There’s still hope that Origin might garner some Oscar love; Angelina Jolie reached out to DuVernay to offer her support and host two awards screenings, while Cher and Ben Affleck have also joined the grassroots campaign. But beyond gold statues, the film has arrived at a pertinent time in our collective history. Civil wars in Sudan and Myanmar continue to see the mass deaths and displacement of its civilians. The International Court of Justice (ICJ) is currently considering a case brought by South Africa as to whether Israel is committing genocide against the Palestinians in Gaza, with Israel strongly rejecting the allegation, while last November the UN’s High Commissioner for Human Rights Volker Türk stated the Middle East conflict is “driving more polarisation and creating deeper fractures, with terrible impact on the solutions that humanity so urgently needs”. 

Netflix Netflix miniseries When They See Us saw DuVernay depict an infamous miscarriage of justice with powerful results (Credit: Netflix)Netflix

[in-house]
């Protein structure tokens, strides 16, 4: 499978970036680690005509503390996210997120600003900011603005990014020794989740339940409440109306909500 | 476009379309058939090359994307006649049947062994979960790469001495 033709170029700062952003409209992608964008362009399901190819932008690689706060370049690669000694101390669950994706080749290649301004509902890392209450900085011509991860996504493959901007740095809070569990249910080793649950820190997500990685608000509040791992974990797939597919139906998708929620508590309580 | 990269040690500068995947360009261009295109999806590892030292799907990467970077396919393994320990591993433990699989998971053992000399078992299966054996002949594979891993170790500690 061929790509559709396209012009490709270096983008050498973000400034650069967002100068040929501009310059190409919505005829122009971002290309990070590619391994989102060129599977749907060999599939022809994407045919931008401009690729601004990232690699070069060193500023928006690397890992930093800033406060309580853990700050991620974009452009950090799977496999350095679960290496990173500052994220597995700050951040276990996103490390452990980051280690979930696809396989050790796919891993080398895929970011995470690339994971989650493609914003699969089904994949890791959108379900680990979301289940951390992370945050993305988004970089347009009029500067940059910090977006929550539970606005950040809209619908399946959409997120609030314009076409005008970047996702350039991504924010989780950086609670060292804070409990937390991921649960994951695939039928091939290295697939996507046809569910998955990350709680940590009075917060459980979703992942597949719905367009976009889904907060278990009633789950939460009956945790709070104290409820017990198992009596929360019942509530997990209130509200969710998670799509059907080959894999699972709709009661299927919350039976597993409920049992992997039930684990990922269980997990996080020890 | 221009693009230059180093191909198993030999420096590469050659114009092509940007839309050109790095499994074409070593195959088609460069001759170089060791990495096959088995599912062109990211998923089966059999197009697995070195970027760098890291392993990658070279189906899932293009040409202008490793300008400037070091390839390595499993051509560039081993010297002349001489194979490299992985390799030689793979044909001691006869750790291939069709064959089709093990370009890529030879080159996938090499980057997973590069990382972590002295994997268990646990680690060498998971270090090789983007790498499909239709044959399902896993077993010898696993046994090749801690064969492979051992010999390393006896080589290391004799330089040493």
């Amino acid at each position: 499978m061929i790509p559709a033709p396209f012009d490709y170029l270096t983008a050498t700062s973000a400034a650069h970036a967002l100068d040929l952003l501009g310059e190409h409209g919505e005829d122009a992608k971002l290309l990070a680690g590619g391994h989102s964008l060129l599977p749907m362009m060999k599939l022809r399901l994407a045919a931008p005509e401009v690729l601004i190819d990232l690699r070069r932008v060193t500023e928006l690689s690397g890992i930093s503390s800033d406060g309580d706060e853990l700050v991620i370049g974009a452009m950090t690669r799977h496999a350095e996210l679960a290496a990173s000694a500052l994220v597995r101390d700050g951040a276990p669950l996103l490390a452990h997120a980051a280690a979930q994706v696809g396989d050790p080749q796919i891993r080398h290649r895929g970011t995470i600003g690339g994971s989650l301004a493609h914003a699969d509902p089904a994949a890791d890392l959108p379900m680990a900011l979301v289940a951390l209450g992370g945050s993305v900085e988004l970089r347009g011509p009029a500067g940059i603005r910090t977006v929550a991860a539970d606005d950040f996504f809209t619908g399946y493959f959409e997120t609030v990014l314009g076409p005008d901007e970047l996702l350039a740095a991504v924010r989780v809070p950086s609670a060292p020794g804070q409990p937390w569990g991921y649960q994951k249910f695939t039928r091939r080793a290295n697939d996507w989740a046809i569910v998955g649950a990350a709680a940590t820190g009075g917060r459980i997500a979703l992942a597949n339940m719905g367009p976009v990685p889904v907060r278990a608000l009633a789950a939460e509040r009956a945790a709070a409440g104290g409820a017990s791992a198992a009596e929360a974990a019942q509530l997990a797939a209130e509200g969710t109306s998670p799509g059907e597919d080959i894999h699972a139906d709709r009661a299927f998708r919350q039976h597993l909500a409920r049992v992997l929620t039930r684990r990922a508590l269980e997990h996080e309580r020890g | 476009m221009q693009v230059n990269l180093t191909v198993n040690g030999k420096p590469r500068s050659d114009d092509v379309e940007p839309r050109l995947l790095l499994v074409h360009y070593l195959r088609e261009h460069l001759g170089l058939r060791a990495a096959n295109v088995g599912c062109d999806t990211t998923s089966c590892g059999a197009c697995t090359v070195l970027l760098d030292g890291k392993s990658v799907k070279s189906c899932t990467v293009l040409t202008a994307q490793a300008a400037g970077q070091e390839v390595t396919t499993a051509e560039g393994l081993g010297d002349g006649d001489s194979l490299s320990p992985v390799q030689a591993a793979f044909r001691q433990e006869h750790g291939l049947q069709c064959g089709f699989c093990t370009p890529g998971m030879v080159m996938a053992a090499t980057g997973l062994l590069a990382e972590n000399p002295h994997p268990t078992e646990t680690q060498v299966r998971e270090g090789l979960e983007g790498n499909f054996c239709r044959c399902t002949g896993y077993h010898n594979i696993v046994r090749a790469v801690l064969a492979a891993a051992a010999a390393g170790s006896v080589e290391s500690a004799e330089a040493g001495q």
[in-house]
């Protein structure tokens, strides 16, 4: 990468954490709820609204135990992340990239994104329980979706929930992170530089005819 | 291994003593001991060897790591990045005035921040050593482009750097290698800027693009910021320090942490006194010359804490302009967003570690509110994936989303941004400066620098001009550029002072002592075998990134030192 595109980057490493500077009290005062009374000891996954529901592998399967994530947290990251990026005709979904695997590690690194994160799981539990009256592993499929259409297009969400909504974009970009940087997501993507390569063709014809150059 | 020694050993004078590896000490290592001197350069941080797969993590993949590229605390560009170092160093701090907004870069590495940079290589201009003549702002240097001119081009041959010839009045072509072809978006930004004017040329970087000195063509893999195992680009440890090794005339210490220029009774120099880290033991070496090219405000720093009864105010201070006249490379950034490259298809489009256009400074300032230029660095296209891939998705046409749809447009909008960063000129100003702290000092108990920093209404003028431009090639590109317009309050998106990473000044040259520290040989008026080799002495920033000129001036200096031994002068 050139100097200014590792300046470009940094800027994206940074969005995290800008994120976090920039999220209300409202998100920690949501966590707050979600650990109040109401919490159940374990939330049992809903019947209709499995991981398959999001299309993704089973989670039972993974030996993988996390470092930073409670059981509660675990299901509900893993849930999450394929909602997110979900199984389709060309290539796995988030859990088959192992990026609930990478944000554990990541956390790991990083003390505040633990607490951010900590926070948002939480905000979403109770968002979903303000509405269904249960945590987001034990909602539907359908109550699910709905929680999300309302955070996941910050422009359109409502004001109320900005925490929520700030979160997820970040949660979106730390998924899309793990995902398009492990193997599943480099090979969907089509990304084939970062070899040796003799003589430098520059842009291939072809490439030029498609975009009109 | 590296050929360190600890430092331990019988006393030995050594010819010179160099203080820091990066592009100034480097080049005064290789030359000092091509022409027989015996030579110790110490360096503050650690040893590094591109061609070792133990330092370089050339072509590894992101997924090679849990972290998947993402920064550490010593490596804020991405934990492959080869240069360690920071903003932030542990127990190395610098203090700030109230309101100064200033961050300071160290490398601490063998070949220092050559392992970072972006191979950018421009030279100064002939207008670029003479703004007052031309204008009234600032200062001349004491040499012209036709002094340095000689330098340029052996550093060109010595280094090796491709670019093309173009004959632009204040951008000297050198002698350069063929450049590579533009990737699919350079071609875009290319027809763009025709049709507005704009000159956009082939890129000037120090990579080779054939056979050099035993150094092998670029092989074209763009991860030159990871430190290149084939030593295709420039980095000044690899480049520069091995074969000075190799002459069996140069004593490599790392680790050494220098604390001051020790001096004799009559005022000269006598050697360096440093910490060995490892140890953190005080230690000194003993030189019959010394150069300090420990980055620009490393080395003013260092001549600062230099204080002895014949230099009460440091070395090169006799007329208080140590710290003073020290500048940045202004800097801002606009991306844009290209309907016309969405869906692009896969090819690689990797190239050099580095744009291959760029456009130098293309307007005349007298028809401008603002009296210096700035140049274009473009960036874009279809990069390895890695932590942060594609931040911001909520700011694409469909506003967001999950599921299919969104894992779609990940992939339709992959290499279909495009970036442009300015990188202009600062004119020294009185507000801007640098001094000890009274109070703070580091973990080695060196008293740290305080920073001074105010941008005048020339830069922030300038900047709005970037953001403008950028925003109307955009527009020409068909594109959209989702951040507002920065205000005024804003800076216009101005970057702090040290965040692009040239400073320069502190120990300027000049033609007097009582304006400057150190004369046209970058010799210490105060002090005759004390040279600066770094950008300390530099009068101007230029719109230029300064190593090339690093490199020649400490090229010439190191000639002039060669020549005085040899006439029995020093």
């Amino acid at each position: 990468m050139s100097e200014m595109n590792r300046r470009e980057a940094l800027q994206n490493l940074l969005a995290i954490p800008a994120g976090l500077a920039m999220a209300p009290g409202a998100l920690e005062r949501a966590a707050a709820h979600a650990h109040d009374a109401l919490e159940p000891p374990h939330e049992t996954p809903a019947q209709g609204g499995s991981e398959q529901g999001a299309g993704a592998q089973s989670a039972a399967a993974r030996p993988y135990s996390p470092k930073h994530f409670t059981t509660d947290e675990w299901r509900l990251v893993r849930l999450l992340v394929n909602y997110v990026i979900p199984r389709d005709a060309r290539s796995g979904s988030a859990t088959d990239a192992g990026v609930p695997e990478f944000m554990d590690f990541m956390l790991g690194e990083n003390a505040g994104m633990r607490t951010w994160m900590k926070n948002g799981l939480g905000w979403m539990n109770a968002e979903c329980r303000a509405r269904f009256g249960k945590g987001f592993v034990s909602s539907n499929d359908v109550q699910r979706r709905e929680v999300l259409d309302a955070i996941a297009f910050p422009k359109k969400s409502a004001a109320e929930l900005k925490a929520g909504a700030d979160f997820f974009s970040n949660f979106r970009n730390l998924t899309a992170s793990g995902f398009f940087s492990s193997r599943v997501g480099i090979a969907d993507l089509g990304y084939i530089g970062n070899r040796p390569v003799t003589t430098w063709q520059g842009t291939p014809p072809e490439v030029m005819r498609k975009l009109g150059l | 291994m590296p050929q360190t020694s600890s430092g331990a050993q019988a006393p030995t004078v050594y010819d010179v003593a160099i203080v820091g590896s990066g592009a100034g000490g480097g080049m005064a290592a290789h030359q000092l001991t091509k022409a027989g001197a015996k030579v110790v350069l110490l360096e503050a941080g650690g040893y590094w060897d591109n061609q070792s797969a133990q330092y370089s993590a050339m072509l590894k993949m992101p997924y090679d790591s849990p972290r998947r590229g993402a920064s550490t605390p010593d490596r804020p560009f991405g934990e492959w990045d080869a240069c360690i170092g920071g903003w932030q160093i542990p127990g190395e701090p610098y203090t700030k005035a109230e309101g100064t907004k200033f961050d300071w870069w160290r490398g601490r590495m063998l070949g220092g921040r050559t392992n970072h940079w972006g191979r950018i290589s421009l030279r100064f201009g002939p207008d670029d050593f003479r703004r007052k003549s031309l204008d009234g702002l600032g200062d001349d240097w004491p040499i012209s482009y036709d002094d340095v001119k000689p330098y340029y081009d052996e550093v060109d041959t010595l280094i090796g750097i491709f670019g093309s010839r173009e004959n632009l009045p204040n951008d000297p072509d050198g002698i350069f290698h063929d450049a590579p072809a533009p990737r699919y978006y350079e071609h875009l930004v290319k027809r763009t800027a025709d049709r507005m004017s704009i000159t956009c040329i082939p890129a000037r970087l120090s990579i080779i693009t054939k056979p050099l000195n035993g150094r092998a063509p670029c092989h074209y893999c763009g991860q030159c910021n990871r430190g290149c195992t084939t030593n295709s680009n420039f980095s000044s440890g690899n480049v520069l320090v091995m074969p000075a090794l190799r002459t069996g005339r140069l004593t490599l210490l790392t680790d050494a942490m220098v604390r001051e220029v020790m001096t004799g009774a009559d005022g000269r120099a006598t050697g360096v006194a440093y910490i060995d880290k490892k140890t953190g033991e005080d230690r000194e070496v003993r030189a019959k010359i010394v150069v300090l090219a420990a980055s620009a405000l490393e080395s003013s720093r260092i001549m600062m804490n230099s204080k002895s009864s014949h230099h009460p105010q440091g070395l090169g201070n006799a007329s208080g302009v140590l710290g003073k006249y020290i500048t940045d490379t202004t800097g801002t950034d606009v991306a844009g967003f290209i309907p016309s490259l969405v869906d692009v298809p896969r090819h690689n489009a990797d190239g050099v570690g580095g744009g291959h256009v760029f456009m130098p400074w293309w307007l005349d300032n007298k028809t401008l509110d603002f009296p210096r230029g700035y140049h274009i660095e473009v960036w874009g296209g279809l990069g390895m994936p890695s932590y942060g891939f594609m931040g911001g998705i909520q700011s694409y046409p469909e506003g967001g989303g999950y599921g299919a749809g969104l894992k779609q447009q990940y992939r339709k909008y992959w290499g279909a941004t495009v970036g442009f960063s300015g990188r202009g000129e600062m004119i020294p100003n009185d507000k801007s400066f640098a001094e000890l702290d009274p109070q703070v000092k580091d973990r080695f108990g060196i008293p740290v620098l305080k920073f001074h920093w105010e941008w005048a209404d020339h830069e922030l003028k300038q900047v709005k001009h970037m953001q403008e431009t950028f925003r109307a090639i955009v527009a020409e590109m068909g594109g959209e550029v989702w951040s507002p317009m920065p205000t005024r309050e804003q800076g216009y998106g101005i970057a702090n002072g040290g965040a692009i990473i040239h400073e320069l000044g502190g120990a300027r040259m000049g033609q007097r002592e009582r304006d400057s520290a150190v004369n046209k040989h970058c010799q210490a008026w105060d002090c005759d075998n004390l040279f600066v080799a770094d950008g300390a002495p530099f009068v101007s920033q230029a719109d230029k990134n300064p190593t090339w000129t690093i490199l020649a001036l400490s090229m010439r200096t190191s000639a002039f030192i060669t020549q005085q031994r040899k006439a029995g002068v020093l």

Netflix miniseries When They See Us saw DuVernay depict an infamous miscarriage of justice with powerful results (Credit: Netflix)

The US and UK’s support of the Israeli government has not gone without backlash heading into an election year, while cases of antisemitism and Islamophobia are rising at an alarming rate in both countries, and around the world. Societal fissures are being keenly felt but DuVernay believes “there’s no difference between this moment and any other moment in [the US] as it relates to the tensions between people, the divisions that we try to ignore and sweep under the rug.”

“It’s a global challenge that we face, but certainly, the United States has perfected many parts of it, and I think it’s just about individuals interrogating where they are raising their voices,” she adds. “The more of us that do that, the more the arc of the universe will tilt a little bit more towards justice, as Dr King said much better than I did.”

So, could a film like Origin inspire such a movement towards collective justice and empathy? DuVernay is not one to overestimate the power of her cinematic contributions, but she’s glad to be offering something: “This is just a film, it’s just two hours to sit in the dark or to sit at home and be reminded of some key things that might unite us instead of divide us.”

Origin is out now in US cinemas and will be released in UK cinemas on 9 February.